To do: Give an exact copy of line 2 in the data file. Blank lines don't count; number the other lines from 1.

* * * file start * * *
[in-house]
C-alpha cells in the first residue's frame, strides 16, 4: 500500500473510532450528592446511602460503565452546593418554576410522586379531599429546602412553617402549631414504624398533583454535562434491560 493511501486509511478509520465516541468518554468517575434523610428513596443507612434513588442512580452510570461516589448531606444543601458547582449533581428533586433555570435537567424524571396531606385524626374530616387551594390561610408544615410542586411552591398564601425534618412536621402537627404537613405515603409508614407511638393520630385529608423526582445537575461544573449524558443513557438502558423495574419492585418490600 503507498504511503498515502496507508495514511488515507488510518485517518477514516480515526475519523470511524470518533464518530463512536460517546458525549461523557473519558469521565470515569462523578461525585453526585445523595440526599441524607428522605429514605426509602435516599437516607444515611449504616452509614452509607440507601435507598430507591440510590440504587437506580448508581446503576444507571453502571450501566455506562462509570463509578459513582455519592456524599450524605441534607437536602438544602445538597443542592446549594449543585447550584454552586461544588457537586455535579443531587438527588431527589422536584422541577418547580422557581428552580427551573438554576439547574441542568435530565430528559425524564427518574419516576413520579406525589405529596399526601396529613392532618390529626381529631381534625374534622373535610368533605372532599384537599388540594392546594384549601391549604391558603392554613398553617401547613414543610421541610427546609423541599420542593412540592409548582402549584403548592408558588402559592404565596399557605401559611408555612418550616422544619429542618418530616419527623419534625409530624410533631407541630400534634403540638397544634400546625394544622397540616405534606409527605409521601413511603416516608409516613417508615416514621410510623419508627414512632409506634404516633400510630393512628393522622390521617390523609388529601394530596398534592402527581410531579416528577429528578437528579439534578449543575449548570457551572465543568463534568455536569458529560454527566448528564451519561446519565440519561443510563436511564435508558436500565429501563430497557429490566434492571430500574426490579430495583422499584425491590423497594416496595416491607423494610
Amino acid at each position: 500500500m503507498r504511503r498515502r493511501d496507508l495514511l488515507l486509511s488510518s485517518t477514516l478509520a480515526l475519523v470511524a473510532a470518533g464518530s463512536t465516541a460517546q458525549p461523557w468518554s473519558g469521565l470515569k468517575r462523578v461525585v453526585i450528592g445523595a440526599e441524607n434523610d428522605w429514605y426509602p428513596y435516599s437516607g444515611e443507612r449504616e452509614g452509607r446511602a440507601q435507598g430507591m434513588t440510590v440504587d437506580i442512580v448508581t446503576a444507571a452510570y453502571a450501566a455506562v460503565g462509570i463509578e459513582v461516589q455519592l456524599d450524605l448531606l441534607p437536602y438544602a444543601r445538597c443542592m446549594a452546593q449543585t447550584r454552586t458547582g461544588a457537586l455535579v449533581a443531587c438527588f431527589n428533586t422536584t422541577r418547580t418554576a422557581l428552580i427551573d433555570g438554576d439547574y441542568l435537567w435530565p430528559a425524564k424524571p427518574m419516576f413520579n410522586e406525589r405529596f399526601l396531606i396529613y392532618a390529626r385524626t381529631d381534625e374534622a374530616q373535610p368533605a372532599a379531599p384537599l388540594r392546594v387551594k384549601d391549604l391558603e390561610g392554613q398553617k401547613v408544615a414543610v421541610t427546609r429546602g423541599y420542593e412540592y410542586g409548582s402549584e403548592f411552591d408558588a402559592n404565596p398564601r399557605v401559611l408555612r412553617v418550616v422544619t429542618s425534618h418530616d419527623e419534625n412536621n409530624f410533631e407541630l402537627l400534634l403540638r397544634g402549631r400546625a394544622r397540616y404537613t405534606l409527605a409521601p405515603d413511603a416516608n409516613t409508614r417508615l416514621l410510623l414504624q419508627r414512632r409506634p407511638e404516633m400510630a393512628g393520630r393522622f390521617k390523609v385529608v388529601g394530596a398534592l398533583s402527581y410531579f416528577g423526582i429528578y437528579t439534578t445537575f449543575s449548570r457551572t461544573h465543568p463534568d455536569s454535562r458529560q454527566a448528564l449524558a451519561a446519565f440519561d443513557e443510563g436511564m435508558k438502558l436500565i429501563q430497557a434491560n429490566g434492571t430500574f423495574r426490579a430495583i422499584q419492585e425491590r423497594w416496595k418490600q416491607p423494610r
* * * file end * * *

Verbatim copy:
C-alpha cells in the first residue's frame, strides 16, 4: 500500500473510532450528592446511602460503565452546593418554576410522586379531599429546602412553617402549631414504624398533583454535562434491560 493511501486509511478509520465516541468518554468517575434523610428513596443507612434513588442512580452510570461516589448531606444543601458547582449533581428533586433555570435537567424524571396531606385524626374530616387551594390561610408544615410542586411552591398564601425534618412536621402537627404537613405515603409508614407511638393520630385529608423526582445537575461544573449524558443513557438502558423495574419492585418490600 503507498504511503498515502496507508495514511488515507488510518485517518477514516480515526475519523470511524470518533464518530463512536460517546458525549461523557473519558469521565470515569462523578461525585453526585445523595440526599441524607428522605429514605426509602435516599437516607444515611449504616452509614452509607440507601435507598430507591440510590440504587437506580448508581446503576444507571453502571450501566455506562462509570463509578459513582455519592456524599450524605441534607437536602438544602445538597443542592446549594449543585447550584454552586461544588457537586455535579443531587438527588431527589422536584422541577418547580422557581428552580427551573438554576439547574441542568435530565430528559425524564427518574419516576413520579406525589405529596399526601396529613392532618390529626381529631381534625374534622373535610368533605372532599384537599388540594392546594384549601391549604391558603392554613398553617401547613414543610421541610427546609423541599420542593412540592409548582402549584403548592408558588402559592404565596399557605401559611408555612418550616422544619429542618418530616419527623419534625409530624410533631407541630400534634403540638397544634400546625394544622397540616405534606409527605409521601413511603416516608409516613417508615416514621410510623419508627414512632409506634404516633400510630393512628393522622390521617390523609388529601394530596398534592402527581410531579416528577429528578437528579439534578449543575449548570457551572465543568463534568455536569458529560454527566448528564451519561446519565440519561443510563436511564435508558436500565429501563430497557429490566434492571430500574426490579430495583422499584425491590423497594416496595416491607423494610